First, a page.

Offshore wind power can supply a significant amount of energy to our hungry grid. In many places in Europe, it is doing just that. Here in US, it is just starting to be used in some places in the Northeast, with the first small offshore wind farm coming on line off the coast of Rhode Island.
One reason it has not made more progress in the US is the NIMBY – or “Not in My Backyard” – problem. Cape Wind, the proposed wind farm off Cape Cod, has been mired in controversy for over a decade primarily because of concerns about its visual impact. It may never be built.
Offshore wind on the West Coast is a trickier business because of the much greater depths of the Pacific Ocean. A company called Trident Wind has now proposed to build a 100-turbine wind farm some 35 miles off the coast of Morro Bay, about halfway between Los Angeles and San Francisco. At that distance from shore, of course, the wind farm would be completely invisible.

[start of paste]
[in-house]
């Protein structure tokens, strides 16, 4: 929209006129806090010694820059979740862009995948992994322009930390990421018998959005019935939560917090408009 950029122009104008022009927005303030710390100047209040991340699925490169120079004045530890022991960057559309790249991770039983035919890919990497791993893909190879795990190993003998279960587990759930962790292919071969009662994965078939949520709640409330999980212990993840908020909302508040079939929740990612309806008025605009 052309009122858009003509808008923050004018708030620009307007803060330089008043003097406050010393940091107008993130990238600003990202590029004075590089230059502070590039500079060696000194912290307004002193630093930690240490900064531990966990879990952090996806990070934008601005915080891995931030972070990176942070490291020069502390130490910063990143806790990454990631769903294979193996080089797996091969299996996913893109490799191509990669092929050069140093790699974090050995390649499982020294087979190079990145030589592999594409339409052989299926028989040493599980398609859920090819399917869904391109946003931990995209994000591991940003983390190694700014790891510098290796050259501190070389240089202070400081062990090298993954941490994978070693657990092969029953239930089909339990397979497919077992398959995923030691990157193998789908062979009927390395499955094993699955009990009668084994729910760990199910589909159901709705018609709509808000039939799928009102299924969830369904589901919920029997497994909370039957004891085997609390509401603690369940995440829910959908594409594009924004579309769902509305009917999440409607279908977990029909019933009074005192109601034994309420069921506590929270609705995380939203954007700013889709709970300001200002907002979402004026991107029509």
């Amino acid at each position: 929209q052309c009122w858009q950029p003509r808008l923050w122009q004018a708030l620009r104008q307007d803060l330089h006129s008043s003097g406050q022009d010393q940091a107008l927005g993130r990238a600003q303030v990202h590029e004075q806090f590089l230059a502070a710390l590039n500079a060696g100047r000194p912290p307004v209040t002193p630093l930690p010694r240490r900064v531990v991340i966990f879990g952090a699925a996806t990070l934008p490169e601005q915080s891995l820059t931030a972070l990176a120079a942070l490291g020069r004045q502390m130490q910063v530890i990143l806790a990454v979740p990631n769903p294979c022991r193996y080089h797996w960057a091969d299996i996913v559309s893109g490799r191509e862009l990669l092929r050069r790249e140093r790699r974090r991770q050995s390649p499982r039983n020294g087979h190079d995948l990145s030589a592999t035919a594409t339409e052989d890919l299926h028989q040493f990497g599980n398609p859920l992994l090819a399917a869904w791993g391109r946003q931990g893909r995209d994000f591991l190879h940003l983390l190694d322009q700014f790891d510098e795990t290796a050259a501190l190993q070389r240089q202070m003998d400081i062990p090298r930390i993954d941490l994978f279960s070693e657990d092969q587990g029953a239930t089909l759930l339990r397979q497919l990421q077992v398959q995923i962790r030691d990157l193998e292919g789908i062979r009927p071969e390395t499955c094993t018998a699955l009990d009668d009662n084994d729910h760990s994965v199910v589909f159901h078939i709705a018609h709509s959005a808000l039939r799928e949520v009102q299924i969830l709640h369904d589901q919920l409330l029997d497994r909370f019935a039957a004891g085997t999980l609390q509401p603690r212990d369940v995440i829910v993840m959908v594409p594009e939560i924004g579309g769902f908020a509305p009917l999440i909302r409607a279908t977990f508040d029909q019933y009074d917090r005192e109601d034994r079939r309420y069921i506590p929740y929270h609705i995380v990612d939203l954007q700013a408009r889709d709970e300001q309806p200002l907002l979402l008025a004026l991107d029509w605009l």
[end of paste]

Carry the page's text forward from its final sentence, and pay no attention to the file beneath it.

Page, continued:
The challenge is that the ocean is 2,500 to 3,000 feet deep out there and there is no way that the conventional superstructures used to support wind turbines can be used. Instead, the plan is to have floating support structures for the turbines which are simply anchored to the ocean floor to prevent them from drifting away. The energy generated would be sent ashore via underground cables.
Trident Wind believes the technology will be ready by 2020 and the system could be operational by 2025. If successful, this technique could be the start of an almost endless supply of wind energy.
Photo, posted April 17, 2011, courtesy of Chris Dodds via Flickr.